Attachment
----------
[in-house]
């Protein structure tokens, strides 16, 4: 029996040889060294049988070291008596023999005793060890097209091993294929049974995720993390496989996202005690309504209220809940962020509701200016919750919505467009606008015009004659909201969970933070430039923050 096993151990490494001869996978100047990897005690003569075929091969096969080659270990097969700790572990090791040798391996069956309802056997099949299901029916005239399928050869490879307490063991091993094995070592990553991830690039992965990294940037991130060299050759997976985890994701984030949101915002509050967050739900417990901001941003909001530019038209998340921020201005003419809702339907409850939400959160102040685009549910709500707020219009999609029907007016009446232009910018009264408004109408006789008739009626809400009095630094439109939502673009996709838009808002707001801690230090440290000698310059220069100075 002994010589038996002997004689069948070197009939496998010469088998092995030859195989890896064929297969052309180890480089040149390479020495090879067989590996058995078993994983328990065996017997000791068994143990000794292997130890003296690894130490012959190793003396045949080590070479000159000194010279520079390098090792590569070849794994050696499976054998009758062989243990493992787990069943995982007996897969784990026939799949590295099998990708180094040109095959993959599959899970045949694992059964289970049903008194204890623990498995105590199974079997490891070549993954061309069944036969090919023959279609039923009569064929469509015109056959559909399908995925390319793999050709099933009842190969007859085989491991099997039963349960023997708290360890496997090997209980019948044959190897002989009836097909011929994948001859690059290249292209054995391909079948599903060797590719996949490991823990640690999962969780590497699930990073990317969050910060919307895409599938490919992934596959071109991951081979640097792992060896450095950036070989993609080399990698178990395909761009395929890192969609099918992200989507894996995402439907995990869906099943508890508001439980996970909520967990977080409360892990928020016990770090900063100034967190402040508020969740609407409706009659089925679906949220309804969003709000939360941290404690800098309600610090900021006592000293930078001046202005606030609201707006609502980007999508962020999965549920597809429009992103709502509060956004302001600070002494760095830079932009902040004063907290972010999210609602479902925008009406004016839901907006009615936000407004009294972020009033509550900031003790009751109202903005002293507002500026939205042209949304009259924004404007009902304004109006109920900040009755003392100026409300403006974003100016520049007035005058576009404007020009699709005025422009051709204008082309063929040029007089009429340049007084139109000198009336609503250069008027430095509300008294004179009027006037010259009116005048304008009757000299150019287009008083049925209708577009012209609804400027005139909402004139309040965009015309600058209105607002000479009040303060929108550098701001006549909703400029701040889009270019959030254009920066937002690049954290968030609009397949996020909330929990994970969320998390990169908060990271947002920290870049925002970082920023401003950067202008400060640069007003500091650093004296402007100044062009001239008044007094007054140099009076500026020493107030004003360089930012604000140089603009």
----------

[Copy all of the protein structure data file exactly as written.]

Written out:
[in-house]
């Protein structure tokens, strides 16, 4: 029996040889060294049988070291008596023999005793060890097209091993294929049974995720993390496989996202005690309504209220809940962020509701200016919750919505467009606008015009004659909201969970933070430039923050 096993151990490494001869996978100047990897005690003569075929091969096969080659270990097969700790572990090791040798391996069956309802056997099949299901029916005239399928050869490879307490063991091993094995070592990553991830690039992965990294940037991130060299050759997976985890994701984030949101915002509050967050739900417990901001941003909001530019038209998340921020201005003419809702339907409850939400959160102040685009549910709500707020219009999609029907007016009446232009910018009264408004109408006789008739009626809400009095630094439109939502673009996709838009808002707001801690230090440290000698310059220069100075 002994010589038996002997004689069948070197009939496998010469088998092995030859195989890896064929297969052309180890480089040149390479020495090879067989590996058995078993994983328990065996017997000791068994143990000794292997130890003296690894130490012959190793003396045949080590070479000159000194010279520079390098090792590569070849794994050696499976054998009758062989243990493992787990069943995982007996897969784990026939799949590295099998990708180094040109095959993959599959899970045949694992059964289970049903008194204890623990498995105590199974079997490891070549993954061309069944036969090919023959279609039923009569064929469509015109056959559909399908995925390319793999050709099933009842190969007859085989491991099997039963349960023997708290360890496997090997209980019948044959190897002989009836097909011929994948001859690059290249292209054995391909079948599903060797590719996949490991823990640690999962969780590497699930990073990317969050910060919307895409599938490919992934596959071109991951081979640097792992060896450095950036070989993609080399990698178990395909761009395929890192969609099918992200989507894996995402439907995990869906099943508890508001439980996970909520967990977080409360892990928020016990770090900063100034967190402040508020969740609407409706009659089925679906949220309804969003709000939360941290404690800098309600610090900021006592000293930078001046202005606030609201707006609502980007999508962020999965549920597809429009992103709502509060956004302001600070002494760095830079932009902040004063907290972010999210609602479902925008009406004016839901907006009615936000407004009294972020009033509550900031003790009751109202903005002293507002500026939205042209949304009259924004404007009902304004109006109920900040009755003392100026409300403006974003100016520049007035005058576009404007020009699709005025422009051709204008082309063929040029007089009429340049007084139109000198009336609503250069008027430095509300008294004179009027006037010259009116005048304008009757000299150019287009008083049925209708577009012209609804400027005139909402004139309040965009015309600058209105607002000479009040303060929108550098701001006549909703400029701040889009270019959030254009920066937002690049954290968030609009397949996020909330929990994970969320998390990169908060990271947002920290870049925002970082920023401003950067202008400060640069007003500091650093004296402007100044062009001239008044007094007054140099009076500026020493107030004003360089930012604000140089603009």